Our new exhibit in Thessaloniki in the summer of 2022 is a continuation of the Conflict and Art project that started with the publication of the book, Can Art Aid in Resolving Conflicts? and the curation of our exhibit in 2019 in Athens. The exhibition was tremendously successful in Athens and very well attended. With the world, we faced the challenges of COVID-19 and our emergence in Thessaloniki is testimony to the resilience of the human souls –and artists– in facing adversity. We plan to have our always-evolving exhibit on permanent travel in different countries, including Cyprus, Israel, France, and the United States.
In which ways was the project inspired by the book Can Art Aid in Resolving Conflicts? and what more does it bring to the table, especially with regard to Greek contemporary artistic production?
I was inspired by the theme of the book, which poses an ever-present question about whether art can aid in resolving conflict. Overwhelmingly, artists of all types answered the question in the affirmative –with a resounding "Yes"– illustrating through their work that art offers us an alternative to conflict resolution when other avenues, such as politics, cannot mediate conversations or offer solutions. The arts can be the vehicle to communication and understanding. From there, a lot of conflict resolution can happen.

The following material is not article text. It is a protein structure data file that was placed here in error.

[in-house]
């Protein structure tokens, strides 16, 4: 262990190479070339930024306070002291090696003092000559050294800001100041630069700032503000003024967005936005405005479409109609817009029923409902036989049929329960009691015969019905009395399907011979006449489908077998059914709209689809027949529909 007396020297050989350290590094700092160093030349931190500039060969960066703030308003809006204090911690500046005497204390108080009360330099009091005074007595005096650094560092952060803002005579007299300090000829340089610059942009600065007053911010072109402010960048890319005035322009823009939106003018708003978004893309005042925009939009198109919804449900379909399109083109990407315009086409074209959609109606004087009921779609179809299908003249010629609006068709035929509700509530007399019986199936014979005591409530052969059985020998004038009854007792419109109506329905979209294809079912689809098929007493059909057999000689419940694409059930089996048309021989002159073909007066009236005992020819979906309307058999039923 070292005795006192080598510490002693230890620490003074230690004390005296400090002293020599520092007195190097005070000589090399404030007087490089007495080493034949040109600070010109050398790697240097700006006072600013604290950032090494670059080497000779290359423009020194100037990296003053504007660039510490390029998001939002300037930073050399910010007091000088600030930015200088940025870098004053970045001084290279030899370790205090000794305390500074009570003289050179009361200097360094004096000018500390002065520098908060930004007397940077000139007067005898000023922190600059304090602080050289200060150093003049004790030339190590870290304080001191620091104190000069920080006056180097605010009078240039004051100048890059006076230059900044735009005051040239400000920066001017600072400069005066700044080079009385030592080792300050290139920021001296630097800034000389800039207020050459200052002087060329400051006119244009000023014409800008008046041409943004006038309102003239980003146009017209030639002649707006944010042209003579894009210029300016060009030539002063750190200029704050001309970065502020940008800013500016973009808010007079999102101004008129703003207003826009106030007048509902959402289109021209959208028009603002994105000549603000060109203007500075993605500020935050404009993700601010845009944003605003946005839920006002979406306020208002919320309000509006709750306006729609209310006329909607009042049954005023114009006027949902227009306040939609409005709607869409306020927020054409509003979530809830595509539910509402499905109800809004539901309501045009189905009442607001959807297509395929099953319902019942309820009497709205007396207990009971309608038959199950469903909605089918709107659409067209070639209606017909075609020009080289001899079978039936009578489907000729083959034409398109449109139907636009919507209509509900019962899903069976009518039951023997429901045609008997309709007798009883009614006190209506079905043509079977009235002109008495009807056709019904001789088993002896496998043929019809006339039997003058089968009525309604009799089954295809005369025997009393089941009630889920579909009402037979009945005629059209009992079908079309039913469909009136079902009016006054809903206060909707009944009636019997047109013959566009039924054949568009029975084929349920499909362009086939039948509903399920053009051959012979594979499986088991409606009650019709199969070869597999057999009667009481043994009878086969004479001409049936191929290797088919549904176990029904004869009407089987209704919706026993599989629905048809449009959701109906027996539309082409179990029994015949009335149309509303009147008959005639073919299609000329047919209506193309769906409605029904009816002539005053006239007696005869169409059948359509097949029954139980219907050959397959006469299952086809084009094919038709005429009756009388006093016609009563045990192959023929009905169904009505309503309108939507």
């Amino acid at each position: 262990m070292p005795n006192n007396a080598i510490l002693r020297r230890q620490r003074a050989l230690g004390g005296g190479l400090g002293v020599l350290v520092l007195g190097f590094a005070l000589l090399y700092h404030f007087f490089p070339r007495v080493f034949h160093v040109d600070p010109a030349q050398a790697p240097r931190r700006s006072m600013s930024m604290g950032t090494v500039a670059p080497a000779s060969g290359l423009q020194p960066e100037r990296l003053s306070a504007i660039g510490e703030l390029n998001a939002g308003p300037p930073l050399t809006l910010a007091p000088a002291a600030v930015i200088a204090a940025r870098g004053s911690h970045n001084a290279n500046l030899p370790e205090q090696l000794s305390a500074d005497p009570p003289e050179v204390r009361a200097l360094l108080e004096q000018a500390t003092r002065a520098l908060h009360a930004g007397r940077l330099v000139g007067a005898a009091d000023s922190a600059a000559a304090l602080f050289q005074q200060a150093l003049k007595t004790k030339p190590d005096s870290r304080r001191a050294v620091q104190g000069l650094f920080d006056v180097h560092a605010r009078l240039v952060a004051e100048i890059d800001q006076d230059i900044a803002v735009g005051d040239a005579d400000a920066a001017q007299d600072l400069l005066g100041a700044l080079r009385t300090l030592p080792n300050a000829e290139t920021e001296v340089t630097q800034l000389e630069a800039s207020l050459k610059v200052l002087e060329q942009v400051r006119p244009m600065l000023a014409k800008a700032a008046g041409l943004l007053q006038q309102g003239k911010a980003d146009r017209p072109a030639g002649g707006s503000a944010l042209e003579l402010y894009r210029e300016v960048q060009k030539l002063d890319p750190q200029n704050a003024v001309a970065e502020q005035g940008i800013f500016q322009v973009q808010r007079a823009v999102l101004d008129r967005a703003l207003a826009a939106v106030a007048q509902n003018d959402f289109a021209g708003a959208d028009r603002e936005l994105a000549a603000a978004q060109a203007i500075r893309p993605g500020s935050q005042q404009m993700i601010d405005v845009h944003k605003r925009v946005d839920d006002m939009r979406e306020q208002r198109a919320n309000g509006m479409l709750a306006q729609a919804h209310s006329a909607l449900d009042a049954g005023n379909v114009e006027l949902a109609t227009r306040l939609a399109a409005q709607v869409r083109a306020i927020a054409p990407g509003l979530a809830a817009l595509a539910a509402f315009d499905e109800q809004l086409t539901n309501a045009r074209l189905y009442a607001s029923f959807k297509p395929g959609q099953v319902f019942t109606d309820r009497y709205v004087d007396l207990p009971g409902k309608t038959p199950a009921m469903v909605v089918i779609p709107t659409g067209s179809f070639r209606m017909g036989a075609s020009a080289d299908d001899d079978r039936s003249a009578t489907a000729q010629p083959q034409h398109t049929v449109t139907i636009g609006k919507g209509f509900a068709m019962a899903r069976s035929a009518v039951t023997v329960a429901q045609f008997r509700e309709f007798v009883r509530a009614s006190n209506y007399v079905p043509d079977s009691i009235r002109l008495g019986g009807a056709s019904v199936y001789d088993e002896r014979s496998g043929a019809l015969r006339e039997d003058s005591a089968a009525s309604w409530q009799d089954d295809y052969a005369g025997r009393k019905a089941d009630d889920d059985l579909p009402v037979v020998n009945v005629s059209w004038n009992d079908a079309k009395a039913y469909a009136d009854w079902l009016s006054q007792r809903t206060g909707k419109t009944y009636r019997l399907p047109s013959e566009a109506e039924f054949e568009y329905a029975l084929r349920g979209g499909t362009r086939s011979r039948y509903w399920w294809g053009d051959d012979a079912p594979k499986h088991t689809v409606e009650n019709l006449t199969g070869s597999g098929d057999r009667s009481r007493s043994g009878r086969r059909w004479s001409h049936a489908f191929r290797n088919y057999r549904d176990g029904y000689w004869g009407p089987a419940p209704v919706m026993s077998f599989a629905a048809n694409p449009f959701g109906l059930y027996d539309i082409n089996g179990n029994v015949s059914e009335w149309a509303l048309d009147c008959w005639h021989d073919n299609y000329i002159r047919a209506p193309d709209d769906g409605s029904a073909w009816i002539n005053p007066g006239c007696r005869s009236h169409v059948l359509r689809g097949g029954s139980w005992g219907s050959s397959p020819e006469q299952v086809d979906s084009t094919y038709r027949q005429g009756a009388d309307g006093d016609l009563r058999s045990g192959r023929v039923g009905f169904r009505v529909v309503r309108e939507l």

As a curator, I was also inspired by the amazing work of the international visual artists and activists in the book, not to mention the musicians, architects, museum specialists, actors, and others also featured in the book. I got the approval and blessing of the authors to contact the visual artists in the book, and I started work on the 2019 exhibit in Greece and then this 2022 exhibit in Thessaloniki, accompanied by the book’s launch and conferences and roundtable discussions around the themes in the book.